Most people considering surgical hair restoration are not aware of the scope and the pitfalls of this medical specialty. While some patients may understand the basic science behind these procedures, few are aware of the aesthetics and artistry required to perform them well. And not all doctors who claim to do the procedure are as skilled as they perhaps should be.
Flashy marketing and high-pressure sales pitches dominate the field, making truly objective and rational decision-making sometimes difficult. In general, hair restoration or transplantation is handled not so much as the medical specialty that it is and one that serves patients, but as a business that serves consumers.
It can be long and wavy, short and straight, frizzy and unmanageable, or smooth and shiny. Hair comes in many different lengths, styles, colors, and textures. Yet just about everyone -- no matter what kind of hair they have -- falls prey to at least one hair problem at some point in life.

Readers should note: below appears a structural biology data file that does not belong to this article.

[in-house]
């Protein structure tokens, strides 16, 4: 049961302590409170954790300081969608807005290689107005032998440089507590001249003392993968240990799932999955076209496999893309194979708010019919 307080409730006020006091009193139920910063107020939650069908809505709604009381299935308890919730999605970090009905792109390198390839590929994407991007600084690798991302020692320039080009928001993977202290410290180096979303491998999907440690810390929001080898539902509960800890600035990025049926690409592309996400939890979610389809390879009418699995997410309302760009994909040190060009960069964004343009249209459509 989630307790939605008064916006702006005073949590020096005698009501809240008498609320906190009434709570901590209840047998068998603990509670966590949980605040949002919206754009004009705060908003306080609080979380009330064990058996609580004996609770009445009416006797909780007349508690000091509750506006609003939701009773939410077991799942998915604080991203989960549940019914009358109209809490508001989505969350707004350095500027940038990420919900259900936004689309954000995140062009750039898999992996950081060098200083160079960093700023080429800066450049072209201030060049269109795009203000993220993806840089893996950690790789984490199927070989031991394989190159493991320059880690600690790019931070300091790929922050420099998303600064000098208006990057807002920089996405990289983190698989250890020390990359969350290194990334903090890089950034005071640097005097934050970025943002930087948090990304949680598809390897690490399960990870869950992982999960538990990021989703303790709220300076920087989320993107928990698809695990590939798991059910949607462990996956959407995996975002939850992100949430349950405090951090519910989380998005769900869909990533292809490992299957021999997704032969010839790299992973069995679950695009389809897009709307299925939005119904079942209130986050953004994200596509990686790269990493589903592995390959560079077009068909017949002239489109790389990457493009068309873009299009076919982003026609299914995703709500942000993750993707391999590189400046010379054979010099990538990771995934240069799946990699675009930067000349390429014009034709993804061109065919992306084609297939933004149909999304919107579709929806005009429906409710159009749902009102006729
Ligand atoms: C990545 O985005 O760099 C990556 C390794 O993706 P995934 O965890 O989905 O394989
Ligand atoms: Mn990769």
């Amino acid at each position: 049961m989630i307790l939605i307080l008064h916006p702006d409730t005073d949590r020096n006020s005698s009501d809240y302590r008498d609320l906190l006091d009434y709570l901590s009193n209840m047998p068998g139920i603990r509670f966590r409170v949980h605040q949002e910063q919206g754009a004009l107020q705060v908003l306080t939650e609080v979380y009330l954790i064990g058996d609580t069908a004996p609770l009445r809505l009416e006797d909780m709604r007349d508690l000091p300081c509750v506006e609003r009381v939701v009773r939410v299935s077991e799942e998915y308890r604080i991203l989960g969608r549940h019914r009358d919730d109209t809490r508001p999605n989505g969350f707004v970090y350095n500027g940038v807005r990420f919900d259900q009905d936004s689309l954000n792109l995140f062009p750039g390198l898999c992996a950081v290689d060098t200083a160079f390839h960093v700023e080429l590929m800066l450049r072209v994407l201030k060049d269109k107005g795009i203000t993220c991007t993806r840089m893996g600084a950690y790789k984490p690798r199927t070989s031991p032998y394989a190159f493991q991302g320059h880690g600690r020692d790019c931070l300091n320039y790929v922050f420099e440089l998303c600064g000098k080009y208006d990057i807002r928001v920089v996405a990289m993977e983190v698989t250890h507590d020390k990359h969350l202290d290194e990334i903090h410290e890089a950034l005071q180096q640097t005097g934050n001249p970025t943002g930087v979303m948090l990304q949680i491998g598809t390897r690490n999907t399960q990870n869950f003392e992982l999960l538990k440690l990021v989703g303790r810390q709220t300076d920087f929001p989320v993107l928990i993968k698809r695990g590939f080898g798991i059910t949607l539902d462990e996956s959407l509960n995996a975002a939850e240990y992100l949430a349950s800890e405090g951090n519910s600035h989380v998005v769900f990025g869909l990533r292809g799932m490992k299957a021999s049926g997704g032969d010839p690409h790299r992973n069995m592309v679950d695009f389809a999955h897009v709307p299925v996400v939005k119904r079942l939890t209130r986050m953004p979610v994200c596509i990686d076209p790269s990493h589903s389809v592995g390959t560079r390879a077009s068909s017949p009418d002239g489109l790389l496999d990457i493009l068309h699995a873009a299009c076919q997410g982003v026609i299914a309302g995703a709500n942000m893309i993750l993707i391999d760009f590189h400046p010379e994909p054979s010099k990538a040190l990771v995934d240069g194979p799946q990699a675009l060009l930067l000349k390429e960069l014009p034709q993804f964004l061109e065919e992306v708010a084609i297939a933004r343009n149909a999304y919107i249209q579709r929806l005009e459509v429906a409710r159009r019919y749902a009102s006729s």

This article covers some of the most common hair dilemmas, from hair loss to greasy hair.
Hair restoration includes surgical and nonsurgical techniques. Surgical hair restoration includes hair transplantation and other techniques including those not recommended by the American Hair Loss Association. Hair transplantation is the most recommended technique in surgical hair restoration.
The AHLA fully endorses surgical hair restoration for those candidates who can benefit from the procedure. It is important to note, however, that there are only a handful of qualified surgeons and surgical staffs performing hair restoration surgery in the U.S. and worldwide. It pays to learn which questions to ask during consultations as well as what to look for and what to avoid when choosing a hair restoration surgeon.
Published on March 1, 2010
WebMD Medical Reference from the American Hair Loss Association